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The Porter’s five forces constitute an important part of analyzing factors that influence the performance of an organization. This essay analyzes two of the five forces, namely the ‘threat of new entrants’ and ‘threat of substitute products and services’ as they apply to Atlas Automation Company.
Threat of New entrants
Organizations that operate in an environment that has high profitability and returns constantly face the threat of new entrants into this market. Atlas Automation is one of the organizations with few competitors in the market. The entry of new industry players is a threat to the organization because it limits the available profits for the organization (Rice 380). The organization’s profits will reduce as the sales and market shares take a downfall. According to Rice, new entrants lead to downward revision of prices since the industries and organizations aim to capture a bigger part of the market (380). This competition is harmful to Atlas Automation. Hence, the organization views entry of new players as a threat.
Currently, organizations counter the threat of new entrants by introducing barriers to any new organizations. Some of the barriers in place include patents, economies of scale, licensing costs, and predatory pricing (Dobbs 36). Atlas Automation has introduced barriers to the entry of new firms and organizations. One of the barriers is its threat to reduce prices. Some organizations that operate in oligopolies usually arrange among themselves to lock out new entrants into the industry. These strategies include the control of prices and tight industry controls. The industries where this form of agreements is common include the telecommunication and oil industries. For Atlas Automation, some of the factors that it uses to limit entry of new players include patenting and price controls.
Threat of Substitute Products and Services
Some organizations are profitable because of the unique products that they provide. Atlas Automation offers services and goods that are unique to its industry. The availability of patents ensures that the organization enjoys the profitability that is associated with the unique product since it can unilaterally control the prices. Porter states that organizations constantly face the threat of introduction of substitute products and services that provide an alternative for their products (Grundy 220). The availability of alternative services and products introduces competition, which leads to lower prices for the organizational products. The result of this competition is reduced profitability for Atlas Automation.
The threat of introduction of substitute services allows the implementation of stiff measures such as aggressive campaigns to restore organizations’ profits. According to Azadi and Rahimzadeh, organizations that operate in a monopoly rely on this monopoly to influence their profitability (48). When alternative products are introduced, these organizations are forced to reduce prices for their products. Some of the best examples of threats of substitute products and services include the telecommunication industry where the traditional phones have been overtaken by the Smartphones. Atlas Automation is consistent in its use of superior technology, which is unmatched by most organizations in its class.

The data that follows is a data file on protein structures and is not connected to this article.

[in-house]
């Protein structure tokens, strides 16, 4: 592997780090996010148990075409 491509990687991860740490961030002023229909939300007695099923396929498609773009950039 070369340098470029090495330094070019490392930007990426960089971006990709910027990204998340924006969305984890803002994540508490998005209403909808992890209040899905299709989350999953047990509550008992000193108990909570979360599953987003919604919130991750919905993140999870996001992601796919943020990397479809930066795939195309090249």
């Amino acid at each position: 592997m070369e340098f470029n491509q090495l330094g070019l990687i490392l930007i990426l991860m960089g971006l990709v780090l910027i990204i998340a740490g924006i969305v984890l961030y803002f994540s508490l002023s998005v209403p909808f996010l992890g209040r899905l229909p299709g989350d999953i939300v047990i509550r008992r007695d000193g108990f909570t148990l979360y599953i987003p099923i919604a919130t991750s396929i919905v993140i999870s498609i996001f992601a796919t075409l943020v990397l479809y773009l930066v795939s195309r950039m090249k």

Introduction of substitute products and services affects pricing of commodities through the alteration of buyer choice. Products compete not only in terms of price differences but also quality. Introduction of new products in the market challenges the existing manufacturers to improve the quality of their goods or services to compete with the new products or services. Atlas Automation has adequately priced services that allow profitability. It also uses patenting as a method of preventing entry of substitute products. Aggressive marketing is also a result of entry of substitute products and services. These factors affect the overall profitability and productivity of the organization in general.
Azadi, Siamak, and Elham Rahimzadeh. “Developing Marketing Strategy For Electronic Business By Using McCarthy’s Four Marketing Mix Model And Porter’s Five Competitive Forces.” EMAJ: Emerging Markets Journal 2.2(2012): 47-58. Print.
Dobbs, Michael. “Guidelines For Applying Porter’s Five Forces Framework: A Set Of Industry Analysis Templates.” Competitiveness Review 24.1(2014): 32-45. Print.
Grundy, Tony. “Rethinking And Reinventing Michael Porter’s Five Forces Model.” Strategic Change 15.5(2006): 213-229. Print.
Rice, John. “Adaptation Of Porter’s Five Forces Model To Risk Management.” Defense AR Journal 17.3(2010): 375-388. Print.